Dismiss Notice
Join Physics Forums Today!
The friendliest, high quality science and math community on the planet! Everyone who loves science is here!

Cumbersome Trig integral

  1. Jun 20, 2011 #1
    So this is not an homework question, and I have solved the integral...

    Just it took alot of time and was very tiresome.

    A quick outline on how I did it. I mainly used two formulas

    [tex]\sin(A)cos(B)=\sin(A+B)+\sin(A-B)[/tex]

    [tex]\sin(A)\sin(B)\sin(C)=\frac{1}{4} \left[ \sin(A+B-C) - \sin(A-B-C) + \sin(A-B+C) - \sin(A+B+C) \right][/tex]

    A short outline, the steps omitted are those that take alot of time...


    [tex] I = \int\limits_{\pi /6}^{\pi /2} {\sin {{\left( {2x} \right)}^3}\cos {{\left( {3x} \right)}^2}dx} [/tex]
    [tex] I = \int\limits_{\pi /6}^{\pi /2} {{{\left[ {\sin \left( {2x} \right)\cos \left( {3x} \right)} \right]}^2}\sin \left( {2x} \right)dx} [/tex]
    [tex] I = \frac{1}{4}\int\limits_{\pi /6}^{\pi /2} {{{\left[ {\sin \left( {2x - 3x} \right) + \sin \left( {2x + 3x} \right)} \right]}^2}\sin \left( {2x} \right)} dx [/tex]
    [tex] I = \frac{1}{4}\int\limits_{\pi /6}^{\pi /2} {\left[ {\sin {{\left( x \right)}^2} - 2\sin \left( x \right)\sin \left( {5x} \right) + \sin {{\left( {5x} \right)}^2}} \right]\sin \left( {2x} \right)} dx [/tex]
    [tex] I = \frac{1}{{16}}\int\limits_{\pi /6}^{\pi /2} {6\sin \left( {2x} \right) - 3\sin \left( {4x} \right) - 2\sin \left( {6x} \right) + 3\sin \left( {8x} \right) - \sin \left( {12x} \right)dx} [/tex]
    [tex] I = \frac{1}{{16}}\left[ { - \frac{6}{2}\cos \left( {2x} \right) + \frac{3}{4}\cos \left( {4x} \right) + \frac{2}{6}\sin \left( {6x} \right) - \frac{3}{8}\cos \left( {8x} \right) + \cos \left( {12x} \right)} \right] + C[/tex]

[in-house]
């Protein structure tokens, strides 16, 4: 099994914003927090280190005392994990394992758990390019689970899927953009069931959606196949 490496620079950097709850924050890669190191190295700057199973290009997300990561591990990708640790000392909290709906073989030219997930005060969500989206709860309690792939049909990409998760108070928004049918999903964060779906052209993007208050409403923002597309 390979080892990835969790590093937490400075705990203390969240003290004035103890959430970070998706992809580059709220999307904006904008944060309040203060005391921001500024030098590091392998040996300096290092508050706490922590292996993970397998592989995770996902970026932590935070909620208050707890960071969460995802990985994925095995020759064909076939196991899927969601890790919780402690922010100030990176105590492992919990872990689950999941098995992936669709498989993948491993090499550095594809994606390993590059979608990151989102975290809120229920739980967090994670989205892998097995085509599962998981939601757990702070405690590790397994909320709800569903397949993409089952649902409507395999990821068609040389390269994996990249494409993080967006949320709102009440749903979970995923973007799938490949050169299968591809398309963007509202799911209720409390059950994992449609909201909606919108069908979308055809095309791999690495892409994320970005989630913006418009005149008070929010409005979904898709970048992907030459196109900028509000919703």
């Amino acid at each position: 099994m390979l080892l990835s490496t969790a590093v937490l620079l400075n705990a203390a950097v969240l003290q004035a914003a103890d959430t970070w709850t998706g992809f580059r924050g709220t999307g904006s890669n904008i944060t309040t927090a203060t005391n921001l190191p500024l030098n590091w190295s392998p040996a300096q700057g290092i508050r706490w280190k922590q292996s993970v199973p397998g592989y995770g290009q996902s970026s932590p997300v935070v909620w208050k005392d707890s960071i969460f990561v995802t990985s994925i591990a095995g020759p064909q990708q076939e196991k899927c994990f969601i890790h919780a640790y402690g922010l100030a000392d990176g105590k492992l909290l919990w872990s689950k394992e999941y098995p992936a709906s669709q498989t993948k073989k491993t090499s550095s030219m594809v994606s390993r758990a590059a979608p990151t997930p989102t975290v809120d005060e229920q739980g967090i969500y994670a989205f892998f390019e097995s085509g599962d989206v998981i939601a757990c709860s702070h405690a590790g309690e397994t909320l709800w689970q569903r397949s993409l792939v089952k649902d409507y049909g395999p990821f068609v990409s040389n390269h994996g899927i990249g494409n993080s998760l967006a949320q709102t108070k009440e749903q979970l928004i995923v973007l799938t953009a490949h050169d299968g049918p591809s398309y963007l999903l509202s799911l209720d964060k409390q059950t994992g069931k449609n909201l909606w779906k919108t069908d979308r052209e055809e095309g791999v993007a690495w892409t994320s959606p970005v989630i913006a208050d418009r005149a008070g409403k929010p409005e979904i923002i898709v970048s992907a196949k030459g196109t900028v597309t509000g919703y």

[tex] I = \frac{1}{{16}}\left[ {\left( { - 3\cos \left( \pi \right) + \frac{3}{4}\cos \left( {2\pi } \right) + \frac{1}{3}\sin \left( {3\pi } \right) - \frac{3}{8}\cos \left( {4\pi } \right) + \cos \left( {6\pi } \right)} \right) - \left( { - 3\cos \left( {\frac{\pi }{3}} \right) + \frac{3}{4}\cos \left( {\frac{{2\pi }}{3}} \right) + \frac{1}{3}\sin \left( \pi \right) - \frac{3}{8}\cos \left( {\frac{{4\pi }}{3}} \right) + \cos \left( {2\pi } \right)} \right)} \right] [/tex]
    [tex] I = \frac{1}{{16}}\left[ {\left( {3 + \frac{3}{4} + 0 - \frac{3}{8} + 1} \right) - \left( { - \frac{3}{2} - \frac{3}{8} + 0 + \frac{3}{8}\left( { - \frac{1}{2}} \right) + 1} \right)} \right] [/tex]
    [tex] I = \frac{1}{{16}}\left[ {\left( {\frac{{35}}{8}} \right) - \left( { - \frac{{11}}{{16}}} \right)} \right] = \frac{1}{{16}}\left[ {\frac{{70 + 11}}{{16}}} \right] = \frac{{81}}{{256}} = {\left( {\frac{3}{4}} \right)^4} [/tex]
    [tex] I = \int\limits_{\pi /6}^{\pi /2} {\sin {{\left( {2x} \right)}^3}\cos {{\left( {3x} \right)}^2}dx} = {\left( {\frac{3}{4}} \right)^4} [/tex]
    [tex] \sqrt {{3^4} + {4^3} - 1} = \sqrt {81 + 64 - 1} = \sqrt {144} = \fbox{12} [/tex]

    Step 4 to 5 took me forever to figure out. Had to "invent" the formula above, after many failed attempts at simplifying the expression.

    So anyone have a simpler, easier solution?
     
  2. jcsd
  3. Jun 20, 2011 #2

    micromass

    User Avatar
    Staff Emeritus
    Science Advisor
    Education Advisor
    2016 Award

    An alternate method might be to apply the formulas

    [tex]\cos^2(3x)=\frac{1+\cos(6x)}{2}[/tex]

    and

    [tex]\sin^3(2x)=\frac{3\sin(2x)-\sin(6x)}{4}[/tex]

    This has the benifit that you don't need to work with exponents. But it's probably as much calculation...
     
  4. Jun 20, 2011 #3

    I like Serena

    User Avatar
    Homework Helper

  5. Jul 8, 2011 #4
    You've got a few errors in your integration. Integrating -2sin6x should be 1/3 cos6x and -sin12x should be 1/12 cos12x. The final answer seems alright surprisingly.
     
Know someone interested in this topic? Share this thread via Reddit, Google+, Twitter, or Facebook




Similar Discussions: Cumbersome Trig integral
  1. Integration and trig (Replies: 3)

  2. Trig Integrals (Replies: 6)

  3. Integrals + Trig (Replies: 9)

Loading...